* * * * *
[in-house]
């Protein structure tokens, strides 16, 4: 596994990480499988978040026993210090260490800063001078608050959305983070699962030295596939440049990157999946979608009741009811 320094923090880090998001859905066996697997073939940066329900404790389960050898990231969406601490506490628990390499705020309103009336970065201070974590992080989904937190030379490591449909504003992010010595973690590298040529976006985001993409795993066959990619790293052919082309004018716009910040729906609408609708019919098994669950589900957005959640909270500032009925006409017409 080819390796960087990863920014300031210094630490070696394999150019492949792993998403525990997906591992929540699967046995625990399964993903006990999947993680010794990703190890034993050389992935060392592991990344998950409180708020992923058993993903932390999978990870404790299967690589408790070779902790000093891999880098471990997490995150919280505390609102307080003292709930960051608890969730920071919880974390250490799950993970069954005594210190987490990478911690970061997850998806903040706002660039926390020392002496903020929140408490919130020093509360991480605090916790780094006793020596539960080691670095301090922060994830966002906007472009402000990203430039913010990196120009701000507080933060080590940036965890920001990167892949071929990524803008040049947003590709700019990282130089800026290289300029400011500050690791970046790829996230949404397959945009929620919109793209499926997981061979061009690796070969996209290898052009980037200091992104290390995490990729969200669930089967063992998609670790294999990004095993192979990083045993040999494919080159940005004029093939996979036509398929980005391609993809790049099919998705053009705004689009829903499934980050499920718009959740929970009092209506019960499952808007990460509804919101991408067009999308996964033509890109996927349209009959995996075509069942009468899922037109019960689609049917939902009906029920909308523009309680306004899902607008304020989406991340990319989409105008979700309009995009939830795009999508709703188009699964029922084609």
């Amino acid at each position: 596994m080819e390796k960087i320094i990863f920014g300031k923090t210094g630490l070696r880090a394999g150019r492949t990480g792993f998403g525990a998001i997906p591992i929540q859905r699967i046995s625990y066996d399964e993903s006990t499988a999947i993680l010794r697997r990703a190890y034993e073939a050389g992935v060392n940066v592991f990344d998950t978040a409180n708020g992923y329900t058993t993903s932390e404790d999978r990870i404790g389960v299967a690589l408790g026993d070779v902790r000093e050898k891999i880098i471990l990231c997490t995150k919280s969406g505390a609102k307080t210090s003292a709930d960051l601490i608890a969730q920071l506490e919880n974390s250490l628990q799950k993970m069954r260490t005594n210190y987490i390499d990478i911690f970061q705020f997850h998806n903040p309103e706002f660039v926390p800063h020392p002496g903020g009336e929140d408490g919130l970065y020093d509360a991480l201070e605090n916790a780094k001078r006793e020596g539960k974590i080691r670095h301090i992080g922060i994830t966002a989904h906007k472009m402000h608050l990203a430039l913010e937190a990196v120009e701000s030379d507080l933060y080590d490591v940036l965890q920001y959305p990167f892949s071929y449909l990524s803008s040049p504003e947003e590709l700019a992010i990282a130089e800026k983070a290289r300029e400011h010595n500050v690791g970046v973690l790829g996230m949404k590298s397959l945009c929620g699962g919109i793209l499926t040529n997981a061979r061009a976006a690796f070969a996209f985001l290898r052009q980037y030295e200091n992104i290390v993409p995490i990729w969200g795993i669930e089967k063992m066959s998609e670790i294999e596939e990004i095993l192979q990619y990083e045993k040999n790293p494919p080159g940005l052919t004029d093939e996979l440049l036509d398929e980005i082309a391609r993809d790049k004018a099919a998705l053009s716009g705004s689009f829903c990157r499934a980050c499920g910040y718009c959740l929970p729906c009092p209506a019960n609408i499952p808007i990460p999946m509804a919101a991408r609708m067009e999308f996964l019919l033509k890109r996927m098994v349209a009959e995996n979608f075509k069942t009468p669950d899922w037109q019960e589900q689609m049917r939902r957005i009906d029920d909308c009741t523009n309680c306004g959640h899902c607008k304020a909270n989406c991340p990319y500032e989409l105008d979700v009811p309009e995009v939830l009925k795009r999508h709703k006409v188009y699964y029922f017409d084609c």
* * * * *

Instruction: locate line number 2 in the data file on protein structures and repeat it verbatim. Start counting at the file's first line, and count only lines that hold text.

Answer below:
């Protein structure tokens, strides 16, 4: 596994990480499988978040026993210090260490800063001078608050959305983070699962030295596939440049990157999946979608009741009811 320094923090880090998001859905066996697997073939940066329900404790389960050898990231969406601490506490628990390499705020309103009336970065201070974590992080989904937190030379490591449909504003992010010595973690590298040529976006985001993409795993066959990619790293052919082309004018716009910040729906609408609708019919098994669950589900957005959640909270500032009925006409017409 080819390796960087990863920014300031210094630490070696394999150019492949792993998403525990997906591992929540699967046995625990399964993903006990999947993680010794990703190890034993050389992935060392592991990344998950409180708020992923058993993903932390999978990870404790299967690589408790070779902790000093891999880098471990997490995150919280505390609102307080003292709930960051608890969730920071919880974390250490799950993970069954005594210190987490990478911690970061997850998806903040706002660039926390020392002496903020929140408490919130020093509360991480605090916790780094006793020596539960080691670095301090922060994830966002906007472009402000990203430039913010990196120009701000507080933060080590940036965890920001990167892949071929990524803008040049947003590709700019990282130089800026290289300029400011500050690791970046790829996230949404397959945009929620919109793209499926997981061979061009690796070969996209290898052009980037200091992104290390995490990729969200669930089967063992998609670790294999990004095993192979990083045993040999494919080159940005004029093939996979036509398929980005391609993809790049099919998705053009705004689009829903499934980050499920718009959740929970009092209506019960499952808007990460509804919101991408067009999308996964033509890109996927349209009959995996075509069942009468899922037109019960689609049917939902009906029920909308523009309680306004899902607008304020989406991340990319989409105008979700309009995009939830795009999508709703188009699964029922084609």